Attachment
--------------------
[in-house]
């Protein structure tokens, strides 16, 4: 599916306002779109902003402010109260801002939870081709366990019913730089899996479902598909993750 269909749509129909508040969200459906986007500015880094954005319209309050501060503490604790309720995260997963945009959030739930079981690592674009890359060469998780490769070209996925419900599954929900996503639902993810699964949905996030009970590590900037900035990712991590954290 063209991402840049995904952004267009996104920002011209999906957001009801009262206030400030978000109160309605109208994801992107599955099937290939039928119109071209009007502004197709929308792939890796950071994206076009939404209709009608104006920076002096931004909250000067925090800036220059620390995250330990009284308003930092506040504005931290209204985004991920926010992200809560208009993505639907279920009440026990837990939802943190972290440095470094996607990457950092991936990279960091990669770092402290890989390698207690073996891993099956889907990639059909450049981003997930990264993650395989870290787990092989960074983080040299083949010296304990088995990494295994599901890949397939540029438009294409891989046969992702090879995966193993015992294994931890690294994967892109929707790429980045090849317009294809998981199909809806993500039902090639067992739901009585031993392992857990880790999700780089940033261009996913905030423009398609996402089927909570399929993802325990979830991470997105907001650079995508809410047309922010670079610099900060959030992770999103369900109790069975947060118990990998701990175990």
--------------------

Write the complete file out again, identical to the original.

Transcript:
[in-house]
């Protein structure tokens, strides 16, 4: 599916306002779109902003402010109260801002939870081709366990019913730089899996479902598909993750 269909749509129909508040969200459906986007500015880094954005319209309050501060503490604790309720995260997963945009959030739930079981690592674009890359060469998780490769070209996925419900599954929900996503639902993810699964949905996030009970590590900037900035990712991590954290 063209991402840049995904952004267009996104920002011209999906957001009801009262206030400030978000109160309605109208994801992107599955099937290939039928119109071209009007502004197709929308792939890796950071994206076009939404209709009608104006920076002096931004909250000067925090800036220059620390995250330990009284308003930092506040504005931290209204985004991920926010992200809560208009993505639907279920009440026990837990939802943190972290440095470094996607990457950092991936990279960091990669770092402290890989390698207690073996891993099956889907990639059909450049981003997930990264993650395989870290787990092989960074983080040299083949010296304990088995990494295994599901890949397939540029438009294409891989046969992702090879995966193993015992294994931890690294994967892109929707790429980045090849317009294809998981199909809806993500039902090639067992739901009585031993392992857990880790999700780089940033261009996913905030423009398609996402089927909570399929993802325990979830991470997105907001650079995508809410047309922010670079610099900060959030992770999103369900109790069975947060118990990998701990175990």